- According to the announcement, 16 individuals, including Suu Kyi, former President Win Myint, other party officers and the election commission’s former chairman were “involved in electoral processes, election fraud and lawless actions.”
- During the Myanmar coup d’état on Feb. 1, the military junta cited widespread electoral fraud as its justification for taking over Suu Kyi’s government.
- The military transferred power to Commander-in-Chief Senior Gen. Min Aung Hlaing who it said would take control of the country for one year, NextShark previously reported.
- In the election held in November last year, the National League for Democracy (NLD) won a landslide victory over the military-backed Union Solidarity and Development Party.
- NLD’s win would have given the detained leader her second five-year term as the de facto head of the Myanmar government.
- While independent poll-watcher Asian Network for Free Elections criticized certain parts of the election, it found no evidence of significant irregularities.
- In 1991, Suu Kyi became a nobel laureate and was deemed “an outstanding example of the power of the powerless” by late Chairman of the Nobel Peace Prize Committee Francis Sejersted, according to PBS.
A daily dose of Asian America's essential stories, in under 5 minutes.
Get our collection of Asian America's most essential stories to your inbox daily for free.
Unsure? Check out our Newsletter Archive.
- According to military-appointed Commission Chairman Thein Soe, their investigation concluded that the NLD gave itself an unfair advantage at the election through illegal means.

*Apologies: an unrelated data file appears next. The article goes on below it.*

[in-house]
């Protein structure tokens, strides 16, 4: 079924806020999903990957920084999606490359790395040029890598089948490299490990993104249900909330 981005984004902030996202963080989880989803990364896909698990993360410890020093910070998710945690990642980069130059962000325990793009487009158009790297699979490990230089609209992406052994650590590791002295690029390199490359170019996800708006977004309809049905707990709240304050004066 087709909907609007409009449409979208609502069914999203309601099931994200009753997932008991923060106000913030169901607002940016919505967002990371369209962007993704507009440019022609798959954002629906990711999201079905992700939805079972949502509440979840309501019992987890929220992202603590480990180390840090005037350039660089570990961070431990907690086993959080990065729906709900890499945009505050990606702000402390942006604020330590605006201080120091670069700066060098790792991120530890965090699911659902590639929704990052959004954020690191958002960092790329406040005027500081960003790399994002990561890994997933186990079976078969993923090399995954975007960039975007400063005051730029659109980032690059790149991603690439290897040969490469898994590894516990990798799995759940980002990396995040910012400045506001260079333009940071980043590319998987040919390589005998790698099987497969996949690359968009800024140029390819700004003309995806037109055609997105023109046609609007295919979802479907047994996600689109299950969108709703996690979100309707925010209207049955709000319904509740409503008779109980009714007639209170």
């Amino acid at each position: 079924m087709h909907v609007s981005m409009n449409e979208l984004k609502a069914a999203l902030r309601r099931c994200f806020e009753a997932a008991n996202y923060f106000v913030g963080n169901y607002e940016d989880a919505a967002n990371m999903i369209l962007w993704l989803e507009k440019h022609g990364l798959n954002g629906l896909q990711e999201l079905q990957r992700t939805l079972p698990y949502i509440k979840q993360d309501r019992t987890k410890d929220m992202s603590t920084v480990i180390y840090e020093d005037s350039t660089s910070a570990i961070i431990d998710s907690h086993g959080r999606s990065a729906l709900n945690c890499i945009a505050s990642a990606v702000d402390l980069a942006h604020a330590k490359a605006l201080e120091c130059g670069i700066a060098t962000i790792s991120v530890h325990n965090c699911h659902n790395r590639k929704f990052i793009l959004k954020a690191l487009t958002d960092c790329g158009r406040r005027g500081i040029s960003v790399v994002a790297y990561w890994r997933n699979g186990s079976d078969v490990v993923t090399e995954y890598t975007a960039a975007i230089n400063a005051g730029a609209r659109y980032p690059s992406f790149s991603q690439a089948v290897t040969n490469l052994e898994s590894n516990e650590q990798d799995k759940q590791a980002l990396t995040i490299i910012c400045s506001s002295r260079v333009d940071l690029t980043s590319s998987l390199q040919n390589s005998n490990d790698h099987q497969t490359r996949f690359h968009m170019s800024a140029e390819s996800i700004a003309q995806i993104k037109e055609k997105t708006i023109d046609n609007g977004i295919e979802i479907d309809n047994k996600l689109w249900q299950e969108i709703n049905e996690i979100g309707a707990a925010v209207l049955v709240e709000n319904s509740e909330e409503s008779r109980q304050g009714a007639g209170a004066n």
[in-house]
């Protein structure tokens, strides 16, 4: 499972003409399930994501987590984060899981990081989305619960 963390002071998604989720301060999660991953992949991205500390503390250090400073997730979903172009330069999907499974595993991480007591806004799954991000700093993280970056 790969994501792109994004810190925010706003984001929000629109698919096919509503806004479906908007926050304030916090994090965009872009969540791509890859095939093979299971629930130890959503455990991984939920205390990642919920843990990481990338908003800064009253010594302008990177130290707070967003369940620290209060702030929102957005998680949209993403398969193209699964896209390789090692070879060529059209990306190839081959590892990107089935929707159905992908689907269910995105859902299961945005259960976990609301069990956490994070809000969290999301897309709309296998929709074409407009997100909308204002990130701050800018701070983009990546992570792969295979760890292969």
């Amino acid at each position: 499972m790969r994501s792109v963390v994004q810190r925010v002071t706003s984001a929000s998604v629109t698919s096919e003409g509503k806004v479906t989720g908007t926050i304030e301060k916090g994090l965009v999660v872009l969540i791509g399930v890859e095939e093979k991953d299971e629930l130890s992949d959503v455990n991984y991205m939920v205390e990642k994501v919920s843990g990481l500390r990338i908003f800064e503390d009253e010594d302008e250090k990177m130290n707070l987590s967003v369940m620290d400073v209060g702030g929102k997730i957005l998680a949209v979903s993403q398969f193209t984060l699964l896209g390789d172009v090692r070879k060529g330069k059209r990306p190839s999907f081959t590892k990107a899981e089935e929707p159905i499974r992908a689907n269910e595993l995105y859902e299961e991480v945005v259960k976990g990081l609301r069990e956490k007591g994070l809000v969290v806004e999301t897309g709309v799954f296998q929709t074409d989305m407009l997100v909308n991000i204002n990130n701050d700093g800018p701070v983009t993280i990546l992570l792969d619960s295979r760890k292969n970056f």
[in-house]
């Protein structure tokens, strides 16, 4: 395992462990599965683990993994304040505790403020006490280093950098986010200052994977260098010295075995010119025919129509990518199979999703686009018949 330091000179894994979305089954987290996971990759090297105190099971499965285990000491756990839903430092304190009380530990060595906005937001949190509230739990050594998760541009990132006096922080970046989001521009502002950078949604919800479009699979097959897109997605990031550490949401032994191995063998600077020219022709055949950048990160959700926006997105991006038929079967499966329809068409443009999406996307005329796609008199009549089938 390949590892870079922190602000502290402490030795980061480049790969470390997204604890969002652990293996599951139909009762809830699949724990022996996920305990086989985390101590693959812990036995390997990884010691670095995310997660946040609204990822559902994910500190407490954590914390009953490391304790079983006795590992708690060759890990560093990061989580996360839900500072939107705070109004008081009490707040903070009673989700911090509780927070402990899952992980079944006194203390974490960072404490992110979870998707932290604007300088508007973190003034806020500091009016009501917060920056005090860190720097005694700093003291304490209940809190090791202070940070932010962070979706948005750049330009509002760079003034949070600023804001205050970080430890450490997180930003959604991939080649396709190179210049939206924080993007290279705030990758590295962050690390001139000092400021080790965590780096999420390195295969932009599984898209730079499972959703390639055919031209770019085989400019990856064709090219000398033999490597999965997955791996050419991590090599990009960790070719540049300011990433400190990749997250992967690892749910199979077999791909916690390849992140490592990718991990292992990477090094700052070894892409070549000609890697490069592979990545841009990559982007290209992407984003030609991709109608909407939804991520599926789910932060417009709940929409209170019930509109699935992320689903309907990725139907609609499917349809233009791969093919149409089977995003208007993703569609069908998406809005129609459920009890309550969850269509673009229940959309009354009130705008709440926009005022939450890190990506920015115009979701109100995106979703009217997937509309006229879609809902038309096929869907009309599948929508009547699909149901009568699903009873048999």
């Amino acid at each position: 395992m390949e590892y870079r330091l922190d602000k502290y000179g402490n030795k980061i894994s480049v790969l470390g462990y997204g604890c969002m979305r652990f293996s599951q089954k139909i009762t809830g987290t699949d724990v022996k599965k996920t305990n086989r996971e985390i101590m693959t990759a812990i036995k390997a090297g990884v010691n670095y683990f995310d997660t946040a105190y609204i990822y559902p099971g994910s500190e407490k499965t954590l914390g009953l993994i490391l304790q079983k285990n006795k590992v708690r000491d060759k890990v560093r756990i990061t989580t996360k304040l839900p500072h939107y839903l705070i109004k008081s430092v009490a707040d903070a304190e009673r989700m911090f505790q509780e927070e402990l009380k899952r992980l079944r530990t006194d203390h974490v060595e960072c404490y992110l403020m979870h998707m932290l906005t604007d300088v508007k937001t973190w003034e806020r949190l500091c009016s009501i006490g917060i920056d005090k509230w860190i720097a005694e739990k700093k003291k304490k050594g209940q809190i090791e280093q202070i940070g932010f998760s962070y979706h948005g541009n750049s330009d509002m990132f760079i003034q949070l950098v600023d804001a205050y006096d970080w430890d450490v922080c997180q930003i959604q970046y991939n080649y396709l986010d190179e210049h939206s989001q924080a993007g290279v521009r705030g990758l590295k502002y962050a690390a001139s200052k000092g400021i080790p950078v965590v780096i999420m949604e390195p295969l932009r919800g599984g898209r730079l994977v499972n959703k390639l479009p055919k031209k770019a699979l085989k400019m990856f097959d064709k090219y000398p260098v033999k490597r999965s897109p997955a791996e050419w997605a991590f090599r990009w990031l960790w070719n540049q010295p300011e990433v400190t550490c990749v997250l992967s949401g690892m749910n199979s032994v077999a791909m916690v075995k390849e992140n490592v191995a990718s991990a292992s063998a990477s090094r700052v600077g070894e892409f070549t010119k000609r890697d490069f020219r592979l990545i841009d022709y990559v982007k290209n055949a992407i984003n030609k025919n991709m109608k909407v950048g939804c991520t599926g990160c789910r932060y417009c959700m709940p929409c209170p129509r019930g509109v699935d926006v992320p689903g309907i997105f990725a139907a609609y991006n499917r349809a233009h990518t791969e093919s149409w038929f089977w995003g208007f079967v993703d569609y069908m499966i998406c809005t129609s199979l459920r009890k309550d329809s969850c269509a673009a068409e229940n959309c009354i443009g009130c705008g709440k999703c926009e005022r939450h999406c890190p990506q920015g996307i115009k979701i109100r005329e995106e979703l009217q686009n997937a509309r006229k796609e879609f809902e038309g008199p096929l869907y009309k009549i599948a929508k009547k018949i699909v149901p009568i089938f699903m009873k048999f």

- Composed of military appointees, the new commission did not specify which laws would be used to prosecute the detained political leaders.
- Independent Myanmar media platforms have reported that members of the old commission were detained and forced to corroborate with the new commission’s election fraud accusations.
- Among the alleged fraudulent actions include local election officials obstructing military polling booths, officials being threatened to allow advance voting for senior voters, local officials getting forced to approve ineligible voters in voting lists and campaign interference that favored Suu Kyi’s party.
- Last month Suu Kyi appeared in a courtroom in Myanmar’s capital of Naypyidaw to face charges of “inciting public unrest,” illegal walkie-talkie importation and breaking COVID-19 regulations,” reported the New York Times.
- The court is set to give its verdict on Nov. 30 for the incitement charges, in which she could be sentenced to a maximum of 102 years in prison.